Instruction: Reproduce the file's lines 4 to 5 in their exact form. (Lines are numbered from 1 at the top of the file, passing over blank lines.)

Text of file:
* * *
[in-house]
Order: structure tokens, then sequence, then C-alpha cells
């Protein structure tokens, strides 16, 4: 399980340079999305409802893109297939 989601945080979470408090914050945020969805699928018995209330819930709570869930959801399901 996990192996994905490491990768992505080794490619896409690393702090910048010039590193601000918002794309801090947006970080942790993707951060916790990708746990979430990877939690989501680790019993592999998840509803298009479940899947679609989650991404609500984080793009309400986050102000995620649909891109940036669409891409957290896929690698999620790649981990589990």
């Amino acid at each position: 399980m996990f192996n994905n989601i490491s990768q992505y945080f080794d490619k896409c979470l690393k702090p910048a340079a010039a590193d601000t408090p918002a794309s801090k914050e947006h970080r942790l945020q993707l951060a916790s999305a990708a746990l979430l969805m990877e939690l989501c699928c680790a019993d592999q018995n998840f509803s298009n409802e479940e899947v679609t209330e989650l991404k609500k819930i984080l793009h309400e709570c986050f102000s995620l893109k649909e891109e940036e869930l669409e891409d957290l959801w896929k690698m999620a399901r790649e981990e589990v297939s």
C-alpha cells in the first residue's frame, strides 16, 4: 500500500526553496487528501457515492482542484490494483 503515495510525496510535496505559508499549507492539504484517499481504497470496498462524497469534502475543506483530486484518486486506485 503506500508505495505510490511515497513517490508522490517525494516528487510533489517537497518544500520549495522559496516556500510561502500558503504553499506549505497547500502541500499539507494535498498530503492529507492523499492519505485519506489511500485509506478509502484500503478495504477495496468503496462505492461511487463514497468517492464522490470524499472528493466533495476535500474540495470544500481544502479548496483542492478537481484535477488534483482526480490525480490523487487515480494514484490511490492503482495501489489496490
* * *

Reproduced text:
């Amino acid at each position: 399980m996990f192996n994905n989601i490491s990768q992505y945080f080794d490619k896409c979470l690393k702090p910048a340079a010039a590193d601000t408090p918002a794309s801090k914050e947006h970080r942790l945020q993707l951060a916790s999305a990708a746990l979430l969805m990877e939690l989501c699928c680790a019993d592999q018995n998840f509803s298009n409802e479940e899947v679609t209330e989650l991404k609500k819930i984080l793009h309400e709570c986050f102000s995620l893109k649909e891109e940036e869930l669409e891409d957290l959801w896929k690698m999620a399901r790649e981990e589990v297939s």
C-alpha cells in the first residue's frame, strides 16, 4: 500500500526553496487528501457515492482542484490494483 503515495510525496510535496505559508499549507492539504484517499481504497470496498462524497469534502475543506483530486484518486486506485 503506500508505495505510490511515497513517490508522490517525494516528487510533489517537497518544500520549495522559496516556500510561502500558503504553499506549505497547500502541500499539507494535498498530503492529507492523499492519505485519506489511500485509506478509502484500503478495504477495496468503496462505492461511487463514497468517492464522490470524499472528493466533495476535500474540495470544500481544502479548496483542492478537481484535477488534483482526480490525480490523487487515480494514484490511490492503482495501489489496490